He Who Judges From Afar

Jun 30, 20167 comments

The following is a response my dad and I wrote together:

First thing I encountered this morning was a link to Michael Marcavage’s article in Christiannews.net horrifically titled, “Tattoos for Jesus? Group Raises Funds for ‘Church Plant’ by Tattooing Members, Sampling Booze.”  I had been wondering when Marcavage, a campaigner for abstinence and critic of Jeff Durbin and Marcus Pittman, would strike.  He had contacted me about a week before ReformCon through the aomin.org website.  Something about the request for contact set off red alarm bells so I asked Jeff Durbin about the guy.  Turns out he has been a critic for a while and is particularly focused upon any and all references to alcohol.  So I asked what he wanted to talk about and it was clear it was all about the “tone” of the conference.  Obviously, Apologia is not your run-of-the-mill Reformed Baptist Church or something, so he was particularly sensitive to any references to beer tasting (I detest beer) or anything that doesn’t seem, well, appropriate for Sunday morning (even if it wasn’t happening on a Sunday morning).  I had no interest in assisting him in his campaign against Jeff and Marcus, and informed him so.  But, I knew, eventually, he’d do something.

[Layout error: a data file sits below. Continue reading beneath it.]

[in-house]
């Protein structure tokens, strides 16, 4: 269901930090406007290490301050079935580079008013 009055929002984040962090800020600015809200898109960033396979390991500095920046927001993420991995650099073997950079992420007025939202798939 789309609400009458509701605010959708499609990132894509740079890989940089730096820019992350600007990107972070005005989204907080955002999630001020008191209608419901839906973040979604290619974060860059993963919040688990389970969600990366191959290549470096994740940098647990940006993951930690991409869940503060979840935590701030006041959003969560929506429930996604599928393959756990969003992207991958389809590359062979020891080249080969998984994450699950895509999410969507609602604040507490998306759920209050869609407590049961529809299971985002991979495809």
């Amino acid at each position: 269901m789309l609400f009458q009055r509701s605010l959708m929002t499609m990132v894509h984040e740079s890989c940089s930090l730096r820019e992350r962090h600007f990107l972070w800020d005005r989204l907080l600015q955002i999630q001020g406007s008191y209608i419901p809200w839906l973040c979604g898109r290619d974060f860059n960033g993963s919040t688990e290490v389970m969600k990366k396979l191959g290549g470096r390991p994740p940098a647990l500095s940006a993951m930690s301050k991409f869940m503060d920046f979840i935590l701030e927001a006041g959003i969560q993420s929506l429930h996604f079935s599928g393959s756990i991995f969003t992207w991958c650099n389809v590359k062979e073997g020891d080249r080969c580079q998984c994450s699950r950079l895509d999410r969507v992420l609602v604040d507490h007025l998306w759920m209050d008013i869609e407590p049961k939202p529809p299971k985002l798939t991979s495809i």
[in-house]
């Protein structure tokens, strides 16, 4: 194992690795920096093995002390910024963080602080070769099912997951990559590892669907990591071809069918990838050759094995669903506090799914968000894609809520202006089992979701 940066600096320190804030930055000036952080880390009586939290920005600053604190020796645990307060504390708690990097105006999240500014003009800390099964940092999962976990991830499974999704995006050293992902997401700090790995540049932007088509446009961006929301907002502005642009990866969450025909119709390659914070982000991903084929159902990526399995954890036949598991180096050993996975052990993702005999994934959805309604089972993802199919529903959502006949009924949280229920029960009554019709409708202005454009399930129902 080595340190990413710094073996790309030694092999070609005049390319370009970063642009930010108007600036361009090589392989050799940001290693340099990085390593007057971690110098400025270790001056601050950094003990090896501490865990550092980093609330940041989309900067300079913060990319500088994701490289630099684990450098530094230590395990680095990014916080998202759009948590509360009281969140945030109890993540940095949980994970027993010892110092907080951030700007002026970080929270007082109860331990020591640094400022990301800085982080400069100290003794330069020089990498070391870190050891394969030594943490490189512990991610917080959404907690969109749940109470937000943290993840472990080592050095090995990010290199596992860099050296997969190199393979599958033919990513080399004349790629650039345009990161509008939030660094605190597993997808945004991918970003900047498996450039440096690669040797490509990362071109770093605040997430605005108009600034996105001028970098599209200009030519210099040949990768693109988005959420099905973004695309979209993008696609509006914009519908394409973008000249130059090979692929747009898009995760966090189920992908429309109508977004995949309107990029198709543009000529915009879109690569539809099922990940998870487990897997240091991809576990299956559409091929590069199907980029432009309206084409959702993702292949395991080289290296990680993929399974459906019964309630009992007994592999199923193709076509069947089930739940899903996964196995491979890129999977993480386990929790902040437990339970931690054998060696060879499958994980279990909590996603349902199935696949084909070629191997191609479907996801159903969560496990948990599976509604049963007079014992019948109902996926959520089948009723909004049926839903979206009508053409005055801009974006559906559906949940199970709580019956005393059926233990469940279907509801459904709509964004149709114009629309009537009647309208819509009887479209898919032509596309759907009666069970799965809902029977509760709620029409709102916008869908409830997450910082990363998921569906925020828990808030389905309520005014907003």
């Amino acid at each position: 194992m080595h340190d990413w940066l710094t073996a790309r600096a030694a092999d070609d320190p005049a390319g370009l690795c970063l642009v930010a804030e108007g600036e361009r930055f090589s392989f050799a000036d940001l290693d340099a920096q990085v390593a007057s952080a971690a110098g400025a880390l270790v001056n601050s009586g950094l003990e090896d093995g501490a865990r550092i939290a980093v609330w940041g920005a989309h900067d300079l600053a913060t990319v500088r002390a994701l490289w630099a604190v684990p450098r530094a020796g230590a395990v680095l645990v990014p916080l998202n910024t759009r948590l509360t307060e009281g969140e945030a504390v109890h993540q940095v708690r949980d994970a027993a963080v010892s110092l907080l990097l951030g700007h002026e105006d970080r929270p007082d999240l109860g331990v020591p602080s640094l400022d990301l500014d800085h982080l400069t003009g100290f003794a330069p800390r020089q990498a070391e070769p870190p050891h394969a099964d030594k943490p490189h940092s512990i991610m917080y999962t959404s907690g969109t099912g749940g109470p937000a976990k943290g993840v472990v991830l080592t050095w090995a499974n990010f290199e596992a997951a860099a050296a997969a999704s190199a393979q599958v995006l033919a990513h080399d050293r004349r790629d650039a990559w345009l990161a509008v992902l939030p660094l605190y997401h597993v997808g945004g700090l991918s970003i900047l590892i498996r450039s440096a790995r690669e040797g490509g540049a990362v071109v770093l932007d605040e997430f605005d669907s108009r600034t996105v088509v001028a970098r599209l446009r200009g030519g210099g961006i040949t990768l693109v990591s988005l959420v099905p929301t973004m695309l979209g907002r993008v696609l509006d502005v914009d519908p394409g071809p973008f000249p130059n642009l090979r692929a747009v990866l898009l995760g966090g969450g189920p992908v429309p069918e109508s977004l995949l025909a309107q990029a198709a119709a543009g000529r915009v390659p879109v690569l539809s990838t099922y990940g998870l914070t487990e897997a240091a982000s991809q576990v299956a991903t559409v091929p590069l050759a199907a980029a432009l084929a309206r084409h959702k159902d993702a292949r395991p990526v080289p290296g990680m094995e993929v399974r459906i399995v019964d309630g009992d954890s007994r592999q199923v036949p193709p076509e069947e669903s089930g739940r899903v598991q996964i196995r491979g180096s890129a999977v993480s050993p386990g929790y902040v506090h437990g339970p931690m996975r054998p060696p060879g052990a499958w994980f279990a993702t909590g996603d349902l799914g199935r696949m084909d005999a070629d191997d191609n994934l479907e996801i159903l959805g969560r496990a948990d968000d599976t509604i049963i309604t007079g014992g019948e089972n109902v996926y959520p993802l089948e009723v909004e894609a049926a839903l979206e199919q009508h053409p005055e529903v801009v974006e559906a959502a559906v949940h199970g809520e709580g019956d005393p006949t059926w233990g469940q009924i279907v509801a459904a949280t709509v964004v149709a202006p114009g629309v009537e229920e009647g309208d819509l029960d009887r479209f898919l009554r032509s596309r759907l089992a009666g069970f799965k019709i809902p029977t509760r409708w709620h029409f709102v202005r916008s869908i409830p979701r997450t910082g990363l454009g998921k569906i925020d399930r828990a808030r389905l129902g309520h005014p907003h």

So, he did.  In an example of what used to be called “yellow journalism” on an incredible level, he wrote the above named article.  Based upon what kind of careful and fair research?  Marcus Pittman’s Facebook page and the old ReformCon website.  That’s it.  He literally put the entire article together by stringing together chatter on an FB page, including comments, along with a single offer made for folks at ReformCon to do some beer tasting.  And there you have it.  No research, no attempt at fairness, nothing.  In the process the mess he made of what actually happened at Apologia Studios one night is comical—until it gets picked up by other so-called “Christian media” outlets and, of course, by Hashophet Merachoq (it’s Hebrew.  It means “he who judges from afar”).